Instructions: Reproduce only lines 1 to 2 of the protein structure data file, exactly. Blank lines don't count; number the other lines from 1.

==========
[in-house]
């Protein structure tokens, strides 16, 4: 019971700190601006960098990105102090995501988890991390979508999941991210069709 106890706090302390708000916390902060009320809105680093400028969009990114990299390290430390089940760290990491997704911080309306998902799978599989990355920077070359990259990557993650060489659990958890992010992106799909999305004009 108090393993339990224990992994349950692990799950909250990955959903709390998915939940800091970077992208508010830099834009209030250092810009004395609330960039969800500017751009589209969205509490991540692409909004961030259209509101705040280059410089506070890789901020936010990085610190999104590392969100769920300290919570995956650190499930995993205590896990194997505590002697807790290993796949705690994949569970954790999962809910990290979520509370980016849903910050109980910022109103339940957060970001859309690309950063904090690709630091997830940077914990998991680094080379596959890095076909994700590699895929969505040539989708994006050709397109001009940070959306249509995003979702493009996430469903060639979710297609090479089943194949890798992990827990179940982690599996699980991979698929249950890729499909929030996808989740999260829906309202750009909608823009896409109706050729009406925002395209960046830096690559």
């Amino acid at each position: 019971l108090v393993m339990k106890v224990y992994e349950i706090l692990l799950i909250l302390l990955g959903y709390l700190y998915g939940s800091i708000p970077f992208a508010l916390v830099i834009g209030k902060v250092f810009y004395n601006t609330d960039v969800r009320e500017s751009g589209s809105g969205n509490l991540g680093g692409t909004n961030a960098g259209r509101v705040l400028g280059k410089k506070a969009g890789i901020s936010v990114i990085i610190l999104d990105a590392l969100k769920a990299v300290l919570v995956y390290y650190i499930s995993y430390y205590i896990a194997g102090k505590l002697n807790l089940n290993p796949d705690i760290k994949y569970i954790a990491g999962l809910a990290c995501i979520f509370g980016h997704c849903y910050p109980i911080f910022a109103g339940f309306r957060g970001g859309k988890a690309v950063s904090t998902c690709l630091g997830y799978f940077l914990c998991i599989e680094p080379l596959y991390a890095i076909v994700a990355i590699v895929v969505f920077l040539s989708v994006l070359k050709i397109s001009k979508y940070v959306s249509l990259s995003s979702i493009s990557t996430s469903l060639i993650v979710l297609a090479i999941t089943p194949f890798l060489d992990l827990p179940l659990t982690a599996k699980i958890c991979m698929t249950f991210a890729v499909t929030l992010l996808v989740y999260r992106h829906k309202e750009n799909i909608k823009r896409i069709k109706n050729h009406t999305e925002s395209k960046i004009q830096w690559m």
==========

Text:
[in-house]
């Protein structure tokens, strides 16, 4: 019971700190601006960098990105102090995501988890991390979508999941991210069709 106890706090302390708000916390902060009320809105680093400028969009990114990299390290430390089940760290990491997704911080309306998902799978599989990355920077070359990259990557993650060489659990958890992010992106799909999305004009 108090393993339990224990992994349950692990799950909250990955959903709390998915939940800091970077992208508010830099834009209030250092810009004395609330960039969800500017751009589209969205509490991540692409909004961030259209509101705040280059410089506070890789901020936010990085610190999104590392969100769920300290919570995956650190499930995993205590896990194997505590002697807790290993796949705690994949569970954790999962809910990290979520509370980016849903910050109980910022109103339940957060970001859309690309950063904090690709630091997830940077914990998991680094080379596959890095076909994700590699895929969505040539989708994006050709397109001009940070959306249509995003979702493009996430469903060639979710297609090479089943194949890798992990827990179940982690599996699980991979698929249950890729499909929030996808989740999260829906309202750009909608823009896409109706050729009406925002395209960046830096690559």